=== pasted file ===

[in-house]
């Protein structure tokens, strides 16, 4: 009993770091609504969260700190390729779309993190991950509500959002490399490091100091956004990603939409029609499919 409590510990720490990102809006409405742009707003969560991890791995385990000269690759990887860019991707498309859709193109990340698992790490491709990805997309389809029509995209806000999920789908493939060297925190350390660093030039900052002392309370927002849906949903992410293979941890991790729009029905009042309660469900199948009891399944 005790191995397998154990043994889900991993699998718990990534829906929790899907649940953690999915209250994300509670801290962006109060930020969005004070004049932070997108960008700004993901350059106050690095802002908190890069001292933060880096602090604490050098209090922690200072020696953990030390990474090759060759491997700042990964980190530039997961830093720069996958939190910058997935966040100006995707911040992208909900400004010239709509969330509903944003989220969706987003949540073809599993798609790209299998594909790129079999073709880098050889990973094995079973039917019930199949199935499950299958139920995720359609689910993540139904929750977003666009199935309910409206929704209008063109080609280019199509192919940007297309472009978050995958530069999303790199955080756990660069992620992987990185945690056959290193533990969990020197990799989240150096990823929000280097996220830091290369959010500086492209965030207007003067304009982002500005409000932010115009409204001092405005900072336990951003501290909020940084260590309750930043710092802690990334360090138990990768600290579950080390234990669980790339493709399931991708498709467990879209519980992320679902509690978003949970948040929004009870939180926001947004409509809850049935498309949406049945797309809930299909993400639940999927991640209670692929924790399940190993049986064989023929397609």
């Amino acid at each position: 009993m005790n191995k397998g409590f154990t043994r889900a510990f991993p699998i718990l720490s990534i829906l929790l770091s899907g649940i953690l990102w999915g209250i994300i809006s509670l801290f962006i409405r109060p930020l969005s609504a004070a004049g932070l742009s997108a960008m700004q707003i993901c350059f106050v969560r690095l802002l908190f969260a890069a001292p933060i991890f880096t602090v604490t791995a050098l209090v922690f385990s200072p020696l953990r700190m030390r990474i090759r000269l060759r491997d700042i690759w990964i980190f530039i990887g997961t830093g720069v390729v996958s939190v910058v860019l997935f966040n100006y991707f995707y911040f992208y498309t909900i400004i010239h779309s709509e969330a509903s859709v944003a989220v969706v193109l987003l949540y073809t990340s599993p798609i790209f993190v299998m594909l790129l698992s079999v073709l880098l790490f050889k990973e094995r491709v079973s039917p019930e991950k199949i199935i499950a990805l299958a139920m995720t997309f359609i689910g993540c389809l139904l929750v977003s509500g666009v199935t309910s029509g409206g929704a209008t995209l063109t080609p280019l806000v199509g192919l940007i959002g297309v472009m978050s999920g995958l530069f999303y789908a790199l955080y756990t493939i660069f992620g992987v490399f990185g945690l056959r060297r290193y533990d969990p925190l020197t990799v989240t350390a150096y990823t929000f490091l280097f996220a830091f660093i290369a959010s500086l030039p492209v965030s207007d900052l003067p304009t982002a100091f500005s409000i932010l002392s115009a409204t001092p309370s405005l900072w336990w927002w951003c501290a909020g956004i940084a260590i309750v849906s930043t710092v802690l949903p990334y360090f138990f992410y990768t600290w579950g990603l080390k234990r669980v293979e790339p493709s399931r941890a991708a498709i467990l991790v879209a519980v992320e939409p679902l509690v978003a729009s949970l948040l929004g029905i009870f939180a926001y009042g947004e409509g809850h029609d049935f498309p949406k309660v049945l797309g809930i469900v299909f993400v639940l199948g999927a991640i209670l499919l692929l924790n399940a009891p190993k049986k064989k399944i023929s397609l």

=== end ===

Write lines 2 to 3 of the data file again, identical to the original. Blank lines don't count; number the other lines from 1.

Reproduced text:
């Protein structure tokens, strides 16, 4: 009993770091609504969260700190390729779309993190991950509500959002490399490091100091956004990603939409029609499919 409590510990720490990102809006409405742009707003969560991890791995385990000269690759990887860019991707498309859709193109990340698992790490491709990805997309389809029509995209806000999920789908493939060297925190350390660093030039900052002392309370927002849906949903992410293979941890991790729009029905009042309660469900199948009891399944 005790191995397998154990043994889900991993699998718990990534829906929790899907649940953690999915209250994300509670801290962006109060930020969005004070004049932070997108960008700004993901350059106050690095802002908190890069001292933060880096602090604490050098209090922690200072020696953990030390990474090759060759491997700042990964980190530039997961830093720069996958939190910058997935966040100006995707911040992208909900400004010239709509969330509903944003989220969706987003949540073809599993798609790209299998594909790129079999073709880098050889990973094995079973039917019930199949199935499950299958139920995720359609689910993540139904929750977003666009199935309910409206929704209008063109080609280019199509192919940007297309472009978050995958530069999303790199955080756990660069992620992987990185945690056959290193533990969990020197990799989240150096990823929000280097996220830091290369959010500086492209965030207007003067304009982002500005409000932010115009409204001092405005900072336990951003501290909020940084260590309750930043710092802690990334360090138990990768600290579950080390234990669980790339493709399931991708498709467990879209519980992320679902509690978003949970948040929004009870939180926001947004409509809850049935498309949406049945797309809930299909993400639940999927991640209670692929924790399940190993049986064989023929397609």
């Amino acid at each position: 009993m005790n191995k397998g409590f154990t043994r889900a510990f991993p699998i718990l720490s990534i829906l929790l770091s899907g649940i953690l990102w999915g209250i994300i809006s509670l801290f962006i409405r109060p930020l969005s609504a004070a004049g932070l742009s997108a960008m700004q707003i993901c350059f106050v969560r690095l802002l908190f969260a890069a001292p933060i991890f880096t602090v604490t791995a050098l209090v922690f385990s200072p020696l953990r700190m030390r990474i090759r000269l060759r491997d700042i690759w990964i980190f530039i990887g997961t830093g720069v390729v996958s939190v910058v860019l997935f966040n100006y991707f995707y911040f992208y498309t909900i400004i010239h779309s709509e969330a509903s859709v944003a989220v969706v193109l987003l949540y073809t990340s599993p798609i790209f993190v299998m594909l790129l698992s079999v073709l880098l790490f050889k990973e094995r491709v079973s039917p019930e991950k199949i199935i499950a990805l299958a139920m995720t997309f359609i689910g993540c389809l139904l929750v977003s509500g666009v199935t309910s029509g409206g929704a209008t995209l063109t080609p280019l806000v199509g192919l940007i959002g297309v472009m978050s999920g995958l530069f999303y789908a790199l955080y756990t493939i660069f992620g992987v490399f990185g945690l056959r060297r290193y533990d969990p925190l020197t990799v989240t350390a150096y990823t929000f490091l280097f996220a830091f660093i290369a959010s500086l030039p492209v965030s207007d900052l003067p304009t982002a100091f500005s409000i932010l002392s115009a409204t001092p309370s405005l900072w336990w927002w951003c501290a909020g956004i940084a260590i309750v849906s930043t710092v802690l949903p990334y360090f138990f992410y990768t600290w579950g990603l080390k234990r669980v293979e790339p493709s399931r941890a991708a498709i467990l991790v879209a519980v992320e939409p679902l509690v978003a729009s949970l948040l929004g029905i009870f939180a926001y009042g947004e409509g809850h029609d049935f498309p949406k309660v049945l797309g809930i469900v299909f993400v639940l199948g999927a991640i209670l499919l692929l924790n399940a009891p190993k049986k064989k399944i023929s397609l």